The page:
Resistance to Images of the Internment: Mitsuye Yamada's Camp Notes

Article excerpt

On February 19, 1942, President Roosevelt signed Executive Order 9066, a document that effectively granted General John L. DeWitt full authority to exclude persons of Japanese ancestry--both American citizens and resident aliens--from the West Coast. The Order indicated that this evacuation of the Japanese, and their placement first in "assembly centers" and then in concentration or "internment" (or, even more euphemistically, "relocation") camps, was a matter of utmost military necessity. The orders posted by the military for the evacuation instructed the evacuees to bring bedding, toilet articles, clothing, silverware, and essential personal effects; in every case, what they could bring would be limited to what they could carry with them. After a brief stay in assembly centers, 112,000 persons of Japanese ancestry, two-thirds of whom were citizens of the United States by birth, were transported by train to internment camps. For some people, the internment lasted up to four years. Looking back on this event some fifty years later, we can see a disturbing irony in the fact that these camps operated at a time when Americans were expressing outrage at violations of human and civil rights occurring in German concentration camps, a time when we were ostensibly fighting to make the world safe for democracy.

In recent years, there has been a growing awareness of the substantial body of literature written by Japanese-American about the experience of internment during World War II: short stories by Hisaye Yamamoto and Toshio Mori; scores of memoirs, most notably by Jeanne Wakatsuki Houston and Yoshiko Uchida; novels such as John Okada's No-No Boy; and a number of works by Japanese-American poets. This rich literature of the internment raises probing questions about the nature American identity by exploring the connection between, on the one hand, broadly framed constitutional questions pertaining to the definition and burdens of citizenship; and, on the other, the effects of racism and the experience of exclusion from American society. As the poet Lawson Inada has observed, "In the turmoil and uncertainty of the camps, the very strength of a people--their sense of identity and community, their sense of worth--was called to question and became subject to doubt by the people themselves.... Being American was no longer taken for granted. In the `double war,' they were all `aliens.' It was as if the term `Japanese-American' no longer signified a viable whole but denoted an either / or situation, a double bind"(1) (260).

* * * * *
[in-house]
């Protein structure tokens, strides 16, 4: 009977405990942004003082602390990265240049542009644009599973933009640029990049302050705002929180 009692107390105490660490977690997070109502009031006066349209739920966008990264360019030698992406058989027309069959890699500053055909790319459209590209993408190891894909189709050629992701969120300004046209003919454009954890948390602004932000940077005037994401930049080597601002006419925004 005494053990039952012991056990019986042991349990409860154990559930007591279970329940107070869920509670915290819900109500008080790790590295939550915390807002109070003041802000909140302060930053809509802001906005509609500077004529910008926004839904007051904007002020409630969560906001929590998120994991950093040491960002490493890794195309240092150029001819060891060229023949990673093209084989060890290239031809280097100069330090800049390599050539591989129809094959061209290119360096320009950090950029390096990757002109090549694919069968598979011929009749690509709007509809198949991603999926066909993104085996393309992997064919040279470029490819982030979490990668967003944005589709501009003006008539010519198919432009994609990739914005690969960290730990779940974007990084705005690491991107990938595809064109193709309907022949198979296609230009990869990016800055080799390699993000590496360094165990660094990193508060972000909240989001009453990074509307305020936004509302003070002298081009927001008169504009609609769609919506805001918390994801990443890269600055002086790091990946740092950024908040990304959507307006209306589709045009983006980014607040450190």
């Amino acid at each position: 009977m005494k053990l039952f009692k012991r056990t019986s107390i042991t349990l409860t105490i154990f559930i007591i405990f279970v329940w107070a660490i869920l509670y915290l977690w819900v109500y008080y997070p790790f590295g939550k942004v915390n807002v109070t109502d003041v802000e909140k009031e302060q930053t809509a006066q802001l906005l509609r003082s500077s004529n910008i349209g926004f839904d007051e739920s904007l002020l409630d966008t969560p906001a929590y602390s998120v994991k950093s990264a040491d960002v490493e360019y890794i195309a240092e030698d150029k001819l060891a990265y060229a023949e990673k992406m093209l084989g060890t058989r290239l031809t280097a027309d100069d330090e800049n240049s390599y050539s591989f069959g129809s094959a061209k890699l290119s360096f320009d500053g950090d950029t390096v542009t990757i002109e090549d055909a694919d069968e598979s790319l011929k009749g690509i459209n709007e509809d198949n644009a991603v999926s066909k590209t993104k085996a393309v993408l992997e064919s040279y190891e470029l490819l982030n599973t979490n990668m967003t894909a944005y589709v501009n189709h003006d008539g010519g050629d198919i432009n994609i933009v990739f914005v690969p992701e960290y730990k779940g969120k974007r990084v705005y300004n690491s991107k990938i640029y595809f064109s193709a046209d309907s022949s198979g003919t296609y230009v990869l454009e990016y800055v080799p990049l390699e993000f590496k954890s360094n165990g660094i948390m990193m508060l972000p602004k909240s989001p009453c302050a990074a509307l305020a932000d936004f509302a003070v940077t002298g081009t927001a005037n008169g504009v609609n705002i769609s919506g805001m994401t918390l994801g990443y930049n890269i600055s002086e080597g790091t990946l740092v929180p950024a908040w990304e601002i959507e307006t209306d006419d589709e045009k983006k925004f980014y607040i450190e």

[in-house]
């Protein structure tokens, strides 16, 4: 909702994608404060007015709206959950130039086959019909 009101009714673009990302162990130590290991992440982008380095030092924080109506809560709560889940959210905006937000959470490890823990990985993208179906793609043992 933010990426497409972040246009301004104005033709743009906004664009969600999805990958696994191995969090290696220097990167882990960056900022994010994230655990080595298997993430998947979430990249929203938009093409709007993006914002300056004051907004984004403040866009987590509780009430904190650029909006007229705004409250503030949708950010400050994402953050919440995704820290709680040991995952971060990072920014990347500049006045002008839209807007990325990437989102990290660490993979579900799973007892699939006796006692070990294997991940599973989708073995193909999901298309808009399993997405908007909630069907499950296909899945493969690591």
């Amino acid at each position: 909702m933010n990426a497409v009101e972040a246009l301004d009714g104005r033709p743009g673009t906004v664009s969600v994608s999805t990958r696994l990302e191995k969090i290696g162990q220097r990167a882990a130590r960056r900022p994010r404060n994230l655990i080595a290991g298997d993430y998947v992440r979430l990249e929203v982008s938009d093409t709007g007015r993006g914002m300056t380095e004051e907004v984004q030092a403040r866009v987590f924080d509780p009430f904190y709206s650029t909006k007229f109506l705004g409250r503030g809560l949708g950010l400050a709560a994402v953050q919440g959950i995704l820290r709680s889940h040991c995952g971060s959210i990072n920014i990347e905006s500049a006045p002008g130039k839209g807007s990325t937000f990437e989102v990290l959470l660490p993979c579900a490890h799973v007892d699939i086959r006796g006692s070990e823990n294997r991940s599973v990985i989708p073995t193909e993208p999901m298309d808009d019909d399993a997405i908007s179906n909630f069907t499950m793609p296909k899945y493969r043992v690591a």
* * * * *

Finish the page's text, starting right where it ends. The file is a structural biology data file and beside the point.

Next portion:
For Mitsuye Yamada, a Japanese-American poet who was interned with her family in a camp in Idaho, the question of political and cultural identity devolves upon her development of a poetics that would help her account for the experience of internment. What is immediately striking about the lyric sequence entitled Camp Notes, which appeared in the volume Camp Notes and Other Poems in 1976, is that Yamada's thinking about identity is inextricably bound up with her exploration of an experience that political philosophers have generally described as "obligation"(2)--that is, the idea of willful membership that forms the basis for a citizen's sense of active support in matters of public interest, and the moral obligation to obey laws, as well as the range of commitments that arise between family members and friends, or in groups of a more religious or social nature. In Crises of the Republic, Hannah Arendt writes that "consent, not in the very old sense of mere acquiescence ..., but in the sense of active support and continuing participation in all matters of public interest, is the spirit of American law" (85). Another philosopher, Michael Walzer, observes that "Obligation ... begins with membership, but membership in the broadest sense, for there are a great variety of formal and informal ways of living within a particular circle of action and commitment" (7). As we shall see, Yamada's lyric sequence not only examines how the internment profoundly shaped Japanese-Americans' experience of their political obligations as American citizens--and their conflicting attitudes toward the duties that bound each internee to the government or State. …


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